As voter turnout drops, the volunteer role rises


Tired volunteers picked up coffee and bagels at the Minneapolis American Indian Center gymnasium, preparing for a day of door knocking for 5th Congressional District candidate for the U.S. Senate, Keith Ellison.

It was only a few days before the political party primaries held last November 12, and Keith Ellison, who ultimately won his party’s endorsement, was taking nothing for granted.

Around the gymnasium, tables bearing signs like “Training” and “Turf Table” guided volunteers through the various stations designed to ready them for a day of activism and getting out the vote.

Getting out the vote is important for all candidates in all elections, of course, but in recent years, especially in primary elections where the turnout tends to be low, it is especially important.

Voter turnout for primary elections has dropped steadily since 1998 and hasn’t broken 20 percent in a dozen years, according to Minnesota Public Radio. Two years ago, it fell to single digits.

*Opportunity Knocks*
In such circumstances, volunteers have become an increasingly important part of every candidate’s battle plan. That’s because only volunteers can put in the long hours needed to get every last possible vote, sometimes literally working for hours for a single vote.

I went door-knocking on primary election day, with Ellison volunteer Shayna Berkowitz, and saw this first-hand. We headed out to our first piece of “turf” – a stretch of rental property off Franklin Avenue.

Our very first door was answered by a man who said he didn’t intend to vote. “I can’t,” he said, explaining he was an ex-felon.

But Berkowitz, sensing opportunity, quickly informed him that if he’d completed his full sentence, including probation, he could vote and that Keith Ellison had been a key advocate for the voting rights of ex-felons at the Minnesota state legislature.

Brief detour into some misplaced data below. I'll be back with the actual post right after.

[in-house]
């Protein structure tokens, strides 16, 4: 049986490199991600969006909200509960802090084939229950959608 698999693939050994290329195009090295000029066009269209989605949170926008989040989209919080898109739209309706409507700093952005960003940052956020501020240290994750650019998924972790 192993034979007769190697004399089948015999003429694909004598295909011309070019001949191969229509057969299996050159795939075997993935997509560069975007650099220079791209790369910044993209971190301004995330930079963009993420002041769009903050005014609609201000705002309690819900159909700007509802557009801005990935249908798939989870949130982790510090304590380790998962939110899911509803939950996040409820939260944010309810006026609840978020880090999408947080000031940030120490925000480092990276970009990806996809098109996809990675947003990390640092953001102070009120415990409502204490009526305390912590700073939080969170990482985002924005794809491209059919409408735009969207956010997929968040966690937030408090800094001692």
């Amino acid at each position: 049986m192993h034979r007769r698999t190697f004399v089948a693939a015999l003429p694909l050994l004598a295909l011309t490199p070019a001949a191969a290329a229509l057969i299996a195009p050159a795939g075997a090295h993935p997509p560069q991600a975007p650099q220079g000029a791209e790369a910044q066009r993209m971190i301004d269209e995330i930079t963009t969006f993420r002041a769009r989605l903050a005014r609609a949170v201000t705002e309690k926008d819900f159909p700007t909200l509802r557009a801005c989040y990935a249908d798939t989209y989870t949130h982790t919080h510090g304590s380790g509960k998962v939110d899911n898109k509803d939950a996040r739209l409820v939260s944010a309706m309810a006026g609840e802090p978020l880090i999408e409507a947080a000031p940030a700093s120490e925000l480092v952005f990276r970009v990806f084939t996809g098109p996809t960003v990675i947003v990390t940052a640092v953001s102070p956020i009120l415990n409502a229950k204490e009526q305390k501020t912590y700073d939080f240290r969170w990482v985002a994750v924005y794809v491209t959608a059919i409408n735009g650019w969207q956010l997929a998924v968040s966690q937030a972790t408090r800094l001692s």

*A Personal Call*
Berkowitz immediately called Ellison’s campaign staff on her cellphone, and told them about the man’s situation, the neighborhood where he lived, and that he was a probable Ellison vote. The candidate’s staff in turn relayed back the address of the man’s polling place, along with information on items he would need to present to do same-day voter registration.

Then Berkowitz called the candidate personally, to check on the status of the man’s cousin, who was still in prison, and whom Ellison once had represented as an attorney.

Over 120 volunteers left from the Minneapolis American Indian Center “Action Center” the day of the primary election to volunteer door knock for Ellison, according to Julia Rybak, an Ellison organizer the “Action Center” volunteer handling check-in.

Countless more were trained and mobilized from two other “Action Centers” in South and North Minneapolis.

The volunteers focused on neighborhoods with a typically low voter turnout, but where Ellison’s strategists predicted many would vote if they only knew that the African American, Muslim candidate was running. These included areas like North Minneapolis, and areas where Somali immigrants live. In some of these historically low turnout precincts, voter turnout more than tripled over 2002.

In the end, Ellison won the Democratic party primary by a total popular vote of 41%, against a field including five other candidates. Who helped push him over the top?

Volunteers, natch.